Up to this point there is nothing to criticize, in face of the universal tacit recognition, from time immemorial, of the right of might. American dominion has never been welcomed by the Filipinos. All the principal Christianized islands, practically representing the whole Archipelago, except Moroland, resisted it by force of arms, until, after two years of warfare, they were so far vanquished that those still remaining in the field, claiming to be warriors, were, judged by their exploits, undistinguishable from the brigand gangs which have infested the Islands for a century and a half. The general desire was, and is, for sovereign independence; and although a pro-American party now exists, it is only in the hope of gaining peacefully that which they despaired of securing by armed resistance to superior force.

The question as to how much nearer they are to the goal of their ambition belongs to the future; but there is nothing to show, by a review of accomplished facts, that, without foreign intervention, the Filipinos would have prospered in their rebellion against Spain. Even if they had expelled the Spaniards their independence would have been of short duration, for they would have lost it again in the struggle with some colony-grabbing nation.

A united Archipelago under the Malolos Government would have been simply untenable; for, apart from the possible secessions of one or more islands, like Negros, for instance, no Christian Philippine Government could ever have conquered Mindanao and the Sulu Sultanate; indeed, the attempt might have brought about [ 9 ] their own ruin, by exhaustion of funds, want of unity in the hopeless contest with the Moro, and foreign intervention to terminate the internecine war. Seeing that Emilio Aguinaldo had to suppress two rivals, even in the midst of the bloody struggle when union was most essential for the attainment of a common end, how many more would have risen up against him in the period of peaceful victory?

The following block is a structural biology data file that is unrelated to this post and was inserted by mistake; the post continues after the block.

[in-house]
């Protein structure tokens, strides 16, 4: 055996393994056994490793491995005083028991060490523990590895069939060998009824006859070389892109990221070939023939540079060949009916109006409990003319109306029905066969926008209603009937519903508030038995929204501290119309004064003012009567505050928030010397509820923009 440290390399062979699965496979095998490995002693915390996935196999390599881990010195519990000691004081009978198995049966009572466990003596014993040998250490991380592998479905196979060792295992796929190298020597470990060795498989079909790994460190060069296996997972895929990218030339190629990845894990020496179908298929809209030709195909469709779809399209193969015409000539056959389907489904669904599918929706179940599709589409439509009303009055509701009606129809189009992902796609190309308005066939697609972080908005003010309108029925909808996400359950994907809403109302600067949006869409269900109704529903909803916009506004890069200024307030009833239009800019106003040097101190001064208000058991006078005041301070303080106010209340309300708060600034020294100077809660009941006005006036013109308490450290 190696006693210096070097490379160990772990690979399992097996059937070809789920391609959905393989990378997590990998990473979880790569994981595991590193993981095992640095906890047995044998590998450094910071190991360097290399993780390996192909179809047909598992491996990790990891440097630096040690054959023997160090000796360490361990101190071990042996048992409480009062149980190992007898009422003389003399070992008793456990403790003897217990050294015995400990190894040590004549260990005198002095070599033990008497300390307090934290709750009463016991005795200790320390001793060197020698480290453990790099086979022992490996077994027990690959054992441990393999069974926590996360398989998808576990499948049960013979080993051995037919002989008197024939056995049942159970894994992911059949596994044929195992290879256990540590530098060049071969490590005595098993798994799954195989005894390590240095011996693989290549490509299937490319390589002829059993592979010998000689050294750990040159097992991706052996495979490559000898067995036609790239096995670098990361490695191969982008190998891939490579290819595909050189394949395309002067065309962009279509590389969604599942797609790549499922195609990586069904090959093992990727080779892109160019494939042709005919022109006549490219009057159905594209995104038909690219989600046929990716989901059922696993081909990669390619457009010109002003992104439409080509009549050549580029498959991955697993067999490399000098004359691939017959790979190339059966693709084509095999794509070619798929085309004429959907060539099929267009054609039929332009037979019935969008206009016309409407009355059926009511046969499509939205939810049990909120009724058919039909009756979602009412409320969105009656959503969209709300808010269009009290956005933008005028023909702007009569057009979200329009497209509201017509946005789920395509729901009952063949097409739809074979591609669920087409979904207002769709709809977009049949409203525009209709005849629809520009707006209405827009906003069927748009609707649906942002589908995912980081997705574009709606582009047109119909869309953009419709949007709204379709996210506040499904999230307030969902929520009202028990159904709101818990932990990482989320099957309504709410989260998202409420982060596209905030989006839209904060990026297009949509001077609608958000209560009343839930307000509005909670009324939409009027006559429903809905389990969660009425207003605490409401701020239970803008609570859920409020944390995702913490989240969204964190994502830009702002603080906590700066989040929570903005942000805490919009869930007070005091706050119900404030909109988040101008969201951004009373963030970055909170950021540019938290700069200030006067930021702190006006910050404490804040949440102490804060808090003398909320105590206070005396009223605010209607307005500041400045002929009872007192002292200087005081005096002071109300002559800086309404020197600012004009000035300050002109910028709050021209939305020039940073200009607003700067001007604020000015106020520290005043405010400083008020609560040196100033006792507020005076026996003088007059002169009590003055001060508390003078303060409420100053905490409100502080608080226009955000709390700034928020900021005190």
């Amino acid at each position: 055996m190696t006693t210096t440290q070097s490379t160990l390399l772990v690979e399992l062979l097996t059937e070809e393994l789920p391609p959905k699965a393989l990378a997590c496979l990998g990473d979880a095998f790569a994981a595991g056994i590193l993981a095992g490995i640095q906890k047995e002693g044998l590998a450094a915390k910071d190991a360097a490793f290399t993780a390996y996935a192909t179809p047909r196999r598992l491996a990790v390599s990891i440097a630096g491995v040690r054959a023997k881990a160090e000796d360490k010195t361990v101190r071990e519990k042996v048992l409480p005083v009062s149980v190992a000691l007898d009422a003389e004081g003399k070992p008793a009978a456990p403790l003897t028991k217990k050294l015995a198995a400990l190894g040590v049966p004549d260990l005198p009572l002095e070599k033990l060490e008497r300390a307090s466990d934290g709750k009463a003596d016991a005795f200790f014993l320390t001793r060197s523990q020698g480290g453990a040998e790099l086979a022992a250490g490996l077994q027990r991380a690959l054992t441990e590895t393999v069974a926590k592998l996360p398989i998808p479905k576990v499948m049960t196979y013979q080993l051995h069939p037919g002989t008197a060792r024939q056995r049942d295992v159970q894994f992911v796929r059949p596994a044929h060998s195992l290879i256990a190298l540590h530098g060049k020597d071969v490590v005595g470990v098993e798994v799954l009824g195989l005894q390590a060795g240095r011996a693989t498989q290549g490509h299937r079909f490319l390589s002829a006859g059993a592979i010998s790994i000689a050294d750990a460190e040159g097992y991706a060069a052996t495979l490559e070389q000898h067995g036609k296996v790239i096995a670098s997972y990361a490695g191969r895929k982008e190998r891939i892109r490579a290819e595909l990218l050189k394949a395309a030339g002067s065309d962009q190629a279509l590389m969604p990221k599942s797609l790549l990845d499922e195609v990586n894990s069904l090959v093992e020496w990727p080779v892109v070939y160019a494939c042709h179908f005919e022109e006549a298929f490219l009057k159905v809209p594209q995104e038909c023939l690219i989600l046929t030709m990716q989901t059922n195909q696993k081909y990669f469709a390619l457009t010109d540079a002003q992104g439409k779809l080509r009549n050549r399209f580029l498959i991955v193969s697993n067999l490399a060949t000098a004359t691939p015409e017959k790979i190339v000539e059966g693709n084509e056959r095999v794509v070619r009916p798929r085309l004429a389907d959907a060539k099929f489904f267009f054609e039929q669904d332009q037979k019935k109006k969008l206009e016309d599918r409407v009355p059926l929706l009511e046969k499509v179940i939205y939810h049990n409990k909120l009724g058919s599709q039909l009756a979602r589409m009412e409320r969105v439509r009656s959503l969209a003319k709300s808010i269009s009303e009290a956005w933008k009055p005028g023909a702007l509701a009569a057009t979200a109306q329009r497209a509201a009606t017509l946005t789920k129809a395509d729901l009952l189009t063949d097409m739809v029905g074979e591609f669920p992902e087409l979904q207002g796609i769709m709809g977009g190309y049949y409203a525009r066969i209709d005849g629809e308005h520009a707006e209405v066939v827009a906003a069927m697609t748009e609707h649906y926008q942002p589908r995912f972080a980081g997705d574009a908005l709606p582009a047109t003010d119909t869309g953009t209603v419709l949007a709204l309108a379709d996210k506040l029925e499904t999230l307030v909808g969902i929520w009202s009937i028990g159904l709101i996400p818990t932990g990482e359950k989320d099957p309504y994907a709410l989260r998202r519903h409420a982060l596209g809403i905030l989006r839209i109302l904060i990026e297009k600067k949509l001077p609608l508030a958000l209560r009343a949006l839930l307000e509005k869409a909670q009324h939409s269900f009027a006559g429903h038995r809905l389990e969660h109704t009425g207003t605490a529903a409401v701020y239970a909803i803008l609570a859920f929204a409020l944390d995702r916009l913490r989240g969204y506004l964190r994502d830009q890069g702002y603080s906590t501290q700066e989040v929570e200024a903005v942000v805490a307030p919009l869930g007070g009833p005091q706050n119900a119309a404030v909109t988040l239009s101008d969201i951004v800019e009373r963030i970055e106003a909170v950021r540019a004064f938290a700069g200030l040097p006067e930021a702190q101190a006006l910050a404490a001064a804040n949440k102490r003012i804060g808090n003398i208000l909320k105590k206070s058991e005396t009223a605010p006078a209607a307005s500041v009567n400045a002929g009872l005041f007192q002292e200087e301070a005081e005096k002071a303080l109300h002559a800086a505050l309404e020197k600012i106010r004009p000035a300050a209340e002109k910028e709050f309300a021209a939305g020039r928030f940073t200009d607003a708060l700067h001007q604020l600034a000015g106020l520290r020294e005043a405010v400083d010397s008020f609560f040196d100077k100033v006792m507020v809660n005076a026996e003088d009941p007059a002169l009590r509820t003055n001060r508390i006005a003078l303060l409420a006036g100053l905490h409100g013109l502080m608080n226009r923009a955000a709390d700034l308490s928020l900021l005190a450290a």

The expulsion of the friars and the confiscation of their lands would have surprised no one cognizant of Philippine history. But what would have become of religion? Would the predominant religion in the Philippines, fifty years hence, have been Christian? Recent events lead one to conjecture that liberty of cult, under native rule, would have been a misnomer, and Roman Catholicism a persecuted cause, with the civilizing labours of generations ceasing to bear fruit.

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No generous, high-minded man, enjoying the glorious privilege of liberty, would withhold from his fellow-men the fullest measure of independence which they were capable of maintaining. Did one not reflect that America, from her birth as an independent state, has never pretended to follow on the beaten tracts of the Old World, her brand-new method of colonization would surprise her older contemporaries in a similar task.

She has been the first to teach Asiatics the doctrine of equality of races—a theory which the proletariat has interpreted by a self-assertion hitherto unknown, and a gradual relinquishment of that courteous deference towards the white man formerly observable by every European. This democratic doctrine, suddenly launched upon the masses, is changing their character. The polite and submissive native of yore is developing into an ill-bred, up-to-date, wrangling politician.

Hence rule by coercion, instead of sentiment, is forced upon America, for up to the present she has made no progress in winning the hearts of the people. Outside the high-salaried circle of Filipinos one never hears a spontaneous utterance of gratitude for the boon of individual liberty or for the suppression of monastic tyranny. The Filipinos craving for immediate independence, regard the United States only in the light of a useful medium for its attainment, and there are indications that their future attachment to their stepmother country will be limited to an unsentimental acceptance of her protection as a material necessity.